Fire safe communities begin with the residents and the individual efforts of private landowners to maintain defensible space and reduce the potential for home ignition. This can consist of conducting fuel reduction thinning and prescribed fire near homesites, cleaning gutters, removing flammable building materials such as wooden shakes, screening vents into attics and maintaining safe ingress and egress to homes. Many of the most essential fire safe precautions depend on the actions of individuals who live in fire-prone areas like the Klamath-Siskiyou Mountains.
Municipalities, counties and government agencies can also assist communities by providing grants for landowners to conduct defensible space work, by instituting fire safe building codes, protecting open space, and implementing appropriate zoning measures. In some cases, not building homes is the most responsible and effective fire safety measure available.
Backcountry logging and aggressive backcountry fire suppression provide no benefit to nearby communities, and in some cases, can make fuel loading and future fire severity substantially higher due to missed fire cycles, the removal of large, fire resistant trees and excessive canopy reduction that can increase the growth of understory shrubs and the development of heavy fuel loads.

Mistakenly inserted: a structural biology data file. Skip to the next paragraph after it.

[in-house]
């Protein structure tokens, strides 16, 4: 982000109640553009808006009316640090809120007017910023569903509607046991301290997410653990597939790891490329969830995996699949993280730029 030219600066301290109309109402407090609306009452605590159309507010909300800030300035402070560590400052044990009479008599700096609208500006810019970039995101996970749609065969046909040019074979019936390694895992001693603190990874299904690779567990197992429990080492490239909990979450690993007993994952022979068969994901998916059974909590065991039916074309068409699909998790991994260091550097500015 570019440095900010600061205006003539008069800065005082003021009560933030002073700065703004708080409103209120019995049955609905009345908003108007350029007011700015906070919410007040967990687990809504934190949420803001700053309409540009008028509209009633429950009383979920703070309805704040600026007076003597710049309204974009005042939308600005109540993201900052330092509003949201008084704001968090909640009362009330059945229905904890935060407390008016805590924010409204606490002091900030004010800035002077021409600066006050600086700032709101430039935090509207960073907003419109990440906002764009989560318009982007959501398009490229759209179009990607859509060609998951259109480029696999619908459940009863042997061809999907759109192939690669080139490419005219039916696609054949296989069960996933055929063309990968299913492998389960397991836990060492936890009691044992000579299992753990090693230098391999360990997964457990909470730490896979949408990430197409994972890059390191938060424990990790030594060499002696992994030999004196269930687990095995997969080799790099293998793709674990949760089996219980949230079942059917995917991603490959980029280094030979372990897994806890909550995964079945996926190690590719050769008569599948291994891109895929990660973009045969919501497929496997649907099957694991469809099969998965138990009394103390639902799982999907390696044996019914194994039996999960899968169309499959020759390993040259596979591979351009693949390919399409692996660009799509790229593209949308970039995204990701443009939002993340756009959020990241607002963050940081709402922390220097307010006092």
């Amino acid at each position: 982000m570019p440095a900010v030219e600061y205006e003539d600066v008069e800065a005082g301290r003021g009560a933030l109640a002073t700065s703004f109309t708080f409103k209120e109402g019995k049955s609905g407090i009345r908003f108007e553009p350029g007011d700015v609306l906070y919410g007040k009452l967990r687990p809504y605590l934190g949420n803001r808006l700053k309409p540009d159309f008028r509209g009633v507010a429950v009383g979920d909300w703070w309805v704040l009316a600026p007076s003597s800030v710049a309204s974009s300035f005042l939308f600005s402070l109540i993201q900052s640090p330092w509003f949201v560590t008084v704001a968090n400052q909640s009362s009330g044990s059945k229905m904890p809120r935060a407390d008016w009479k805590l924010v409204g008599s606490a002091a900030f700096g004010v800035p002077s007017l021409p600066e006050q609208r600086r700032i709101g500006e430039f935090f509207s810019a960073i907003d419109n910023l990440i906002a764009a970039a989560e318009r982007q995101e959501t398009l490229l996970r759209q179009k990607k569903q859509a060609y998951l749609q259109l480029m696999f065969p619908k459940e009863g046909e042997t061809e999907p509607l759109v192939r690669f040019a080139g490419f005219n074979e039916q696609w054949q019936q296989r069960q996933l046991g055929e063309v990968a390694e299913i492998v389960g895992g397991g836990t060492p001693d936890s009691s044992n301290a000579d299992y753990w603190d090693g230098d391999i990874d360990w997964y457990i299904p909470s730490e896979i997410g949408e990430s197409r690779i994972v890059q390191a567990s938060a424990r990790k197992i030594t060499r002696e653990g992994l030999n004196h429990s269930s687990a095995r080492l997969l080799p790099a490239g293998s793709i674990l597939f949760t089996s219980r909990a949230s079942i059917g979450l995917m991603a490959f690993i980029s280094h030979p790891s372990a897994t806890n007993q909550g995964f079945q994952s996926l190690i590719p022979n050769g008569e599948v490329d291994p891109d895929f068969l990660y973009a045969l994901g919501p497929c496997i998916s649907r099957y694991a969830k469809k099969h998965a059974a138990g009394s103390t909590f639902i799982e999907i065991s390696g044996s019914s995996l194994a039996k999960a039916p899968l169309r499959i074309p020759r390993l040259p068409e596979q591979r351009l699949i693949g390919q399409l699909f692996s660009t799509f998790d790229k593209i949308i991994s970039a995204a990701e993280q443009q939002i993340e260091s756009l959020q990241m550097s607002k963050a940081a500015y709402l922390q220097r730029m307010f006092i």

Only efforts that reduce fire severity adjacent to communities, encourage prescribed fire near communities, improve ingress/egress, and eliminate home ignition sources can adequately protect homes from wildfire.
The primary goal of fire suppression is the protection of communities and public safety. We support that goal and believe it should also be the primary focus. All too often fires are suppressed in backcountry areas for political reasons, rather than because they were threatening rural or even urban communities.
In many cases, fire managers utilize resources fighting fires in the backcountry, trying to keep the fire small, instead of actively protecting and preparing communities. In other cases, private industrial timberland is prioritized for protection above remote residential properties. At times, out of control backburning operations intended to “contain” the fire, instead roar away from fire crews and towards nearby communities.
We acknowledge that fire crews protect the vast majority of the thousands and thousands of homes threatened by wildfire each summer in the West. These crews work hard to protect communities and should be given credit for the incredibly dangerous job they do protecting homes—often even those that are not fire safe.
We believe that implementing fire suppression strategies that facilitate community safety and protect our environment are possible. We also believe that by restoring more natural fire regimes in wildland areas and implementing fire safe community practices near towns, rural communities and remote rural residences, our landscape will become more fire safe and our communities themselves can adapted, evolve and co-exist with the natural process of wildfire in our midst.